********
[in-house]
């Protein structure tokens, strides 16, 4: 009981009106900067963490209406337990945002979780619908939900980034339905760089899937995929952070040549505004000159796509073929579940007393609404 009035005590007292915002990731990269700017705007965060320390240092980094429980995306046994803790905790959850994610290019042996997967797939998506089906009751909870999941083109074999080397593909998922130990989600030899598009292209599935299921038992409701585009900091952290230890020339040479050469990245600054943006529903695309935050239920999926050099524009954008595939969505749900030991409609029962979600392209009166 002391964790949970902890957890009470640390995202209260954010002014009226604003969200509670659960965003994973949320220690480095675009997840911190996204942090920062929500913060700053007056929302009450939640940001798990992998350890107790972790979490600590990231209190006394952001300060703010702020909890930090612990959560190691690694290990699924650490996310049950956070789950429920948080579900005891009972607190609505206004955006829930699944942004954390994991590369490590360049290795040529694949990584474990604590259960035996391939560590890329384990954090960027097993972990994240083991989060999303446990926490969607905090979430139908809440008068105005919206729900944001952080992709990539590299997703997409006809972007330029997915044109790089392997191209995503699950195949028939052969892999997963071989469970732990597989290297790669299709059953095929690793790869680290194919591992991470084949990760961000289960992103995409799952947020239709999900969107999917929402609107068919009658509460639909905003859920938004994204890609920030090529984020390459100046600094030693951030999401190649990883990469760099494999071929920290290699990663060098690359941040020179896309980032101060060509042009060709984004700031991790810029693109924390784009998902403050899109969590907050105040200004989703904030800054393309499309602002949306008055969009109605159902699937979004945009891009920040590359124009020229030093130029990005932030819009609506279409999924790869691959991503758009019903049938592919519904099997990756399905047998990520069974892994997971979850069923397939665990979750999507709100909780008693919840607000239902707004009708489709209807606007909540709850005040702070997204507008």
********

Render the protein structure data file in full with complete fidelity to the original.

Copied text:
[in-house]
């Protein structure tokens, strides 16, 4: 009981009106900067963490209406337990945002979780619908939900980034339905760089899937995929952070040549505004000159796509073929579940007393609404 009035005590007292915002990731990269700017705007965060320390240092980094429980995306046994803790905790959850994610290019042996997967797939998506089906009751909870999941083109074999080397593909998922130990989600030899598009292209599935299921038992409701585009900091952290230890020339040479050469990245600054943006529903695309935050239920999926050099524009954008595939969505749900030991409609029962979600392209009166 002391964790949970902890957890009470640390995202209260954010002014009226604003969200509670659960965003994973949320220690480095675009997840911190996204942090920062929500913060700053007056929302009450939640940001798990992998350890107790972790979490600590990231209190006394952001300060703010702020909890930090612990959560190691690694290990699924650490996310049950956070789950429920948080579900005891009972607190609505206004955006829930699944942004954390994991590369490590360049290795040529694949990584474990604590259960035996391939560590890329384990954090960027097993972990994240083991989060999303446990926490969607905090979430139908809440008068105005919206729900944001952080992709990539590299997703997409006809972007330029997915044109790089392997191209995503699950195949028939052969892999997963071989469970732990597989290297790669299709059953095929690793790869680290194919591992991470084949990760961000289960992103995409799952947020239709999900969107999917929402609107068919009658509460639909905003859920938004994204890609920030090529984020390459100046600094030693951030999401190649990883990469760099494999071929920290290699990663060098690359941040020179896309980032101060060509042009060709984004700031991790810029693109924390784009998902403050899109969590907050105040200004989703904030800054393309499309602002949306008055969009109605159902699937979004945009891009920040590359124009020229030093130029990005932030819009609506279409999924790869691959991503758009019903049938592919519904099997990756399905047998990520069974892994997971979850069923397939665990979750999507709100909780008693919840607000239902707004009708489709209807606007909540709850005040702070997204507008």